A collection of early 18th century engravings, after Jean Bérain

A collection of early 18th century engravings, after Jean Bérain



A set of six engravings by Gottfried Stein, after designs by Jean Bérain I(1640-1711), published by Jeremias Wolff, Augsburg, between 1712-1724, three of designs for architectural ironwork balustrades and gate posts, two showing designs of whimsical symmetrical decoration known as grotesques, adorned with herms, caryatids, masks, leafy arabesques, garlands and putti amongst strapwork and one showing patterns for the decoration of Boulle marquetry furniture.

Jean Bérain became chief designer to the court of Louis XIV in 1690. His lodgings were in the Louvre near to two influential artisans, his son-in-law, the clockmaker Jacques Thuret, who published his designs in 1711, and the cabinetmaker, André-Charles Boulle. His designs were models for ornamentation and were adopted for decoration of Boulle marquetry and tapestries, as well as faience.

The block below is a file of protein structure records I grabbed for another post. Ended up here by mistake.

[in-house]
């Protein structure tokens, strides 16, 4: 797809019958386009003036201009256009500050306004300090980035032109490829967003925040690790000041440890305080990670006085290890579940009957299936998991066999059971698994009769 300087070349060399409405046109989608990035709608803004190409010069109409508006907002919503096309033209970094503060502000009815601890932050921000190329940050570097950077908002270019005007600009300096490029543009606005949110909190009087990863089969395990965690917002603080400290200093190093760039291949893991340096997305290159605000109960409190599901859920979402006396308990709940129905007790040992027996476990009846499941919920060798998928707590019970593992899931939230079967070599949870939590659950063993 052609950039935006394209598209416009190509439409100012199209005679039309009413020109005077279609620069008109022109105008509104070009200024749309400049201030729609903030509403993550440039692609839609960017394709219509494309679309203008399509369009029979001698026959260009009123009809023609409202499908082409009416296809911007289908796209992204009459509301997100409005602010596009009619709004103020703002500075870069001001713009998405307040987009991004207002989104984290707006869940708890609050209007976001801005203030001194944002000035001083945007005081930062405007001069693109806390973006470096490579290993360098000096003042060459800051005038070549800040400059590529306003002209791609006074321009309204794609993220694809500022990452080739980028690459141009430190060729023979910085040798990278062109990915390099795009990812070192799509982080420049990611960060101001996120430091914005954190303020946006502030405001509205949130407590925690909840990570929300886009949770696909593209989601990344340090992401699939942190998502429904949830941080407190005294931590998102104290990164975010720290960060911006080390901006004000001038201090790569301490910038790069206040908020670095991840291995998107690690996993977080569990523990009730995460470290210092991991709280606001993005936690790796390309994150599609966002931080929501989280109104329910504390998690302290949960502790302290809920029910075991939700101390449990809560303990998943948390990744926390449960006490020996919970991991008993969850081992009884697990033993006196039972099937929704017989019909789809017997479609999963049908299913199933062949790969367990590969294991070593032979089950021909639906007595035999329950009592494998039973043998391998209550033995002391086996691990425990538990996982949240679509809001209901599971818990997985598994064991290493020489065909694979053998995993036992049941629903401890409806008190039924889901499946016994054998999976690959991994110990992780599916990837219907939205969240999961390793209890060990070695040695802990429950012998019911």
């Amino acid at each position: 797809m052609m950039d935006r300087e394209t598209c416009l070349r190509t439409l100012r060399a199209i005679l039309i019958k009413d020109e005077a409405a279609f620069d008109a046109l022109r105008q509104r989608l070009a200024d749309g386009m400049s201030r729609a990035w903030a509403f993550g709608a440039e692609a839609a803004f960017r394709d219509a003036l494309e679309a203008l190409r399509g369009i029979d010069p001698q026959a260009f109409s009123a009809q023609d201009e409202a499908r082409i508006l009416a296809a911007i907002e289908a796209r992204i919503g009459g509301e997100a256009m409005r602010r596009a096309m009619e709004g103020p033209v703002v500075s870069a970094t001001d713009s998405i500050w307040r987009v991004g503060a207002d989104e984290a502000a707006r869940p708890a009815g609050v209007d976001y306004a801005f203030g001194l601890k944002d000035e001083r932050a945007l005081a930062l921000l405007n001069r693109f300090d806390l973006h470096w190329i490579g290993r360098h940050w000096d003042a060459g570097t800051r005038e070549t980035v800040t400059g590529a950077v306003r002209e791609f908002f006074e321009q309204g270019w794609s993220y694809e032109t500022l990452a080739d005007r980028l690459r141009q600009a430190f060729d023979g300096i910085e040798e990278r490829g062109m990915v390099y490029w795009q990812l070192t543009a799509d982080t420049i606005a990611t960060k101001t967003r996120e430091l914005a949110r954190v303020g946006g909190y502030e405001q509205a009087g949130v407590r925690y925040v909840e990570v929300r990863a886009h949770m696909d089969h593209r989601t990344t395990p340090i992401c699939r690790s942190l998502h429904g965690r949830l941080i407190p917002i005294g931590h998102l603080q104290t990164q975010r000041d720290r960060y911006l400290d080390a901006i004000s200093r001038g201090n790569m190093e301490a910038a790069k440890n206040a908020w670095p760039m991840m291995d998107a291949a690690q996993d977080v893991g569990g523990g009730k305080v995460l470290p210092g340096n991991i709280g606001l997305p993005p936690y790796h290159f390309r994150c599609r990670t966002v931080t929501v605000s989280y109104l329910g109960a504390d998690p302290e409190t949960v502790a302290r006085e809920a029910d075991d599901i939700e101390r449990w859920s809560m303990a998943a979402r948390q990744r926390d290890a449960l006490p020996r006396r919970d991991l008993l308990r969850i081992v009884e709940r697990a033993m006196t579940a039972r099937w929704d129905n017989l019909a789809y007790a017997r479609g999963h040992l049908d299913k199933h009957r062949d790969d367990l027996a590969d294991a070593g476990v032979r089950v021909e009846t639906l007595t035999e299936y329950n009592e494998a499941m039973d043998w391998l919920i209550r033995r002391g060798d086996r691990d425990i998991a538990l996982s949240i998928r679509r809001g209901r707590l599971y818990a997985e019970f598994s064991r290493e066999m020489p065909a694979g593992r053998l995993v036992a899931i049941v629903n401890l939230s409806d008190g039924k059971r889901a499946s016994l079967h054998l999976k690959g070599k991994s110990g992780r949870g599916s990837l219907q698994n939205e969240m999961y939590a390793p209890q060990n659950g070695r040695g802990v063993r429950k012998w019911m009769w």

Copies of Bérain's work such as these prints, by highly skilled engravers search as Gottfried Stein, were in demand in Germany to spread the new and fashionable 'Régence' style so highly favoured by the French court and the Parisian aristocracy. In turn, German goldsmiths, cabinetmakers, stuccoists and wall painters took up and adapted them. The Augsburg publisher, Jeremias Wolff (1633-1724), was instrumental in disseminating these designs.


Height 51 cm / 20 14"
Width 45 cm / 17 "
Depth 2.5 cm / 1"

circa 1715




1988 - Norman Blackburn, Ledbury Road, London. W11